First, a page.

Even if you "disable" or "deactivate" the PSP in AMD CPUs, a virus/Trojan/malware can always activate it again, and alter the BIOS to make the BIOS tell you that it's still deactivated... (So, no matter what you do, this security risk is always present.)

              This new type of hardware is the reason why Russia has already started developing its own computers: https://sputniknews.com/military/201...icroprocessor/

              And, I'm with you, concerning the choices that we, as consumers, should make (I always try to buy Free Software-compatible hardware). Let's see what happens, in the near future...
              Last edited by Fernando Negro; 01-08-2018, 01:14 PM.

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              • #67
                Originally posted by pal666 View Post
                lol, you were 16 minutes too fast with your rationalization
                What rationalization? (I'm honestly curious what you think is going on inside my head.)

                I've been buying AMD since I became aware of them as an option (2007. I wasn't very hardware-aware in my youth.) because of the various nasty things Intel has done in the past (screwing AMD over in their "borrow your fabs to meet 386 demand in echange for a piece of the 486 pie" deal, trying to undermine the OLPC XO with an objectively inferior x86-based device, etc.) but there's a limit to how much I'm willing to sacrifice on my own part to support a company that makes more ethical decisions.

                nVidia now uses signed firmware while AMD drivers have been getting good, so I'll go for a discrete AMD GPU when my nVidia GeForce GTX750 dies.

                Both AMD and Intel have Ring -3 cores running proprietary software, so my choice is to either buy something old (only AMD has stuff recent enough to satisfy) or buy something that can be neutered (me_cleaner only supports Intel currently).

                If I can only afford one machine, I'll buy an Intel CPU so I can have good single-thread performance for my emulators. If I can find room in my budget to buy two, I'll put a pre-PSP Opteron on my work desk and an Intel in my gaming nook. Either way, I'll make use of me_cleaner on the Intel chip.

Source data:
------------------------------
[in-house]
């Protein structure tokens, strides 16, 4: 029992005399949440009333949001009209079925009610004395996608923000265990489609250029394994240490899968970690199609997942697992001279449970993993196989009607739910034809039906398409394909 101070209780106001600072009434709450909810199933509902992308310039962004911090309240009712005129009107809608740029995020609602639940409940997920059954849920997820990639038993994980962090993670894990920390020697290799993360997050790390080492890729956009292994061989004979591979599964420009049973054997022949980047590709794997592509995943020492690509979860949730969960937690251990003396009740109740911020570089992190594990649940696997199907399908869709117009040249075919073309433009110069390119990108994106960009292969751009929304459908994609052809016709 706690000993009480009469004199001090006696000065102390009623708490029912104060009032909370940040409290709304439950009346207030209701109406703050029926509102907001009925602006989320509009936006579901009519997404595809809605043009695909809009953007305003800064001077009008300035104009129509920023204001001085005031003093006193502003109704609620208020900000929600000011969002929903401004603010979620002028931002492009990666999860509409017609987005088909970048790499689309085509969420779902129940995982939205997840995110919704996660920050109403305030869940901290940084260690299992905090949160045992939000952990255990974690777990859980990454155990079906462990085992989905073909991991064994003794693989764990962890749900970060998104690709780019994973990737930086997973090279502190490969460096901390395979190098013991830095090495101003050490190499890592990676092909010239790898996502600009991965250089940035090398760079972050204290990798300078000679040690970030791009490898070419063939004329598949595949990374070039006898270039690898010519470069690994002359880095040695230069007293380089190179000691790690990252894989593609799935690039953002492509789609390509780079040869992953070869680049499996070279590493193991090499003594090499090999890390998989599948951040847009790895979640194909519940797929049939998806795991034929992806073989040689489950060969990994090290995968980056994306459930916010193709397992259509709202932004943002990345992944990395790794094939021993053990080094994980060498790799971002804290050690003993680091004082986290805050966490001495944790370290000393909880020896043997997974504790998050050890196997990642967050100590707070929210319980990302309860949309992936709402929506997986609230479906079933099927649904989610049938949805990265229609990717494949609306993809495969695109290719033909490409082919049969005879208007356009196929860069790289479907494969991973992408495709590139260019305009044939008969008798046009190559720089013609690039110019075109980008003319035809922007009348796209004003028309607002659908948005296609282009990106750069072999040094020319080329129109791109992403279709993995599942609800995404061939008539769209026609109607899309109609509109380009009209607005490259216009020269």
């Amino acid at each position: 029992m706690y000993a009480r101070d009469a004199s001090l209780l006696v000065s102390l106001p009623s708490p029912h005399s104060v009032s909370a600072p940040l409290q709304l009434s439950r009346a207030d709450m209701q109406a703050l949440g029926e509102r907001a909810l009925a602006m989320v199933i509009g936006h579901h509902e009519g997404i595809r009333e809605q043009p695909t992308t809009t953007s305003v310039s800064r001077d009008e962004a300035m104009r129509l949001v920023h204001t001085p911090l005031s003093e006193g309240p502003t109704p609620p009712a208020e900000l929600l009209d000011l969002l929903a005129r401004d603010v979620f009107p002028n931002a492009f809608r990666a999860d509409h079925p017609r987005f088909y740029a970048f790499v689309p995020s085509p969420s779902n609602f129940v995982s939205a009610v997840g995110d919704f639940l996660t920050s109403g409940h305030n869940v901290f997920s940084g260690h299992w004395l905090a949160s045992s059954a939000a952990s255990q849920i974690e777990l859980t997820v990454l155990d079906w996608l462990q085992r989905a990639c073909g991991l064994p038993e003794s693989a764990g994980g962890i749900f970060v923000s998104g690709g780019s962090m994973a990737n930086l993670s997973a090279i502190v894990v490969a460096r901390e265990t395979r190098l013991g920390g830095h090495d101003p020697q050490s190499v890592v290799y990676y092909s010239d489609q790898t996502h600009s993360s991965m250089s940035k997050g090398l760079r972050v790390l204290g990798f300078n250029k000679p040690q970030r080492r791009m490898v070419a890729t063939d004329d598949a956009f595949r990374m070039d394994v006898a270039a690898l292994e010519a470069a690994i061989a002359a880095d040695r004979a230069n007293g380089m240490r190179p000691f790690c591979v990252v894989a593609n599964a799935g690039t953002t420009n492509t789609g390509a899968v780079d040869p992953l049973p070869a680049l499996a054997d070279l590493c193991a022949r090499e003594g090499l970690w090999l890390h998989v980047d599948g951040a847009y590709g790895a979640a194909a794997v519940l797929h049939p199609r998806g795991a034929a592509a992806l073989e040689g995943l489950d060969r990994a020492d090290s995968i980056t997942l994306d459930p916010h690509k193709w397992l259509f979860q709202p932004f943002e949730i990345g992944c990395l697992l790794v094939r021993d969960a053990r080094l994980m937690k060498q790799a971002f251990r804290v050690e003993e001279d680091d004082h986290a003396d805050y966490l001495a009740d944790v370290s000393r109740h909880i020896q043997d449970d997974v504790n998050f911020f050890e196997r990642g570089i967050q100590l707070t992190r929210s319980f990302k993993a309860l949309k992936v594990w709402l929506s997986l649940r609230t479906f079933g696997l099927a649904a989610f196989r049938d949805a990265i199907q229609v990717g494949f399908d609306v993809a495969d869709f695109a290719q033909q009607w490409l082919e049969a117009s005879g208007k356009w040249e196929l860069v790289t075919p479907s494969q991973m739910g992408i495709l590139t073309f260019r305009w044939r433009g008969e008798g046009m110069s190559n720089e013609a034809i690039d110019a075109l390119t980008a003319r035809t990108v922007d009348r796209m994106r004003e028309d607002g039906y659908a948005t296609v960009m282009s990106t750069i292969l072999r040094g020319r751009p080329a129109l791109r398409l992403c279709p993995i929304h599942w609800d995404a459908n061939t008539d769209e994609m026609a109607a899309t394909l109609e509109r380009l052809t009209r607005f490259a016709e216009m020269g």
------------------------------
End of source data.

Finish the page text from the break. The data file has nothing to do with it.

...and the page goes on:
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                • #68
                  Originally posted by ssokolow View Post
                  my choice is to either buy something old (only AMD has stuff recent enough to satisfy) or buy something that can be neutered (me_cleaner only supports Intel currently).
                  did you miss comment telling you that psp can be disabled?

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                  • #69
                    Given that, AFAIR, my ThinkPad BIOS had an option to enable/disable Intel ME feature(s), and a prior message here with supported docuementation that Motherboard manufacturers control Intel ME, wouldn't the onus fall on OEM companies rather than on Intel or AMD to provide this within the BIOS?


                    Alternatively, based on https://www.theinquirer.net/inquirer...owered-laptops, Purism's use of coreboot has allowed them to devise a method to disable Intel ME entirely.
                    Last edited by azdaha; 01-09-2018, 10:17 PM.

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                    • #70
                      Originally posted by pal666 View Post
                      did you miss comment telling you that psp can be disabled?
                      News flash: it can't be disabled. Try not to believe every "fact" you hear online. AMD's own manuals show the PSP must run even before the system can start up its main (i.e. "user") x86 cores.

                      azdaha same with the ME. Sorry. Purism was wrong on this and they've said so publicly. me must run or no boot! :-)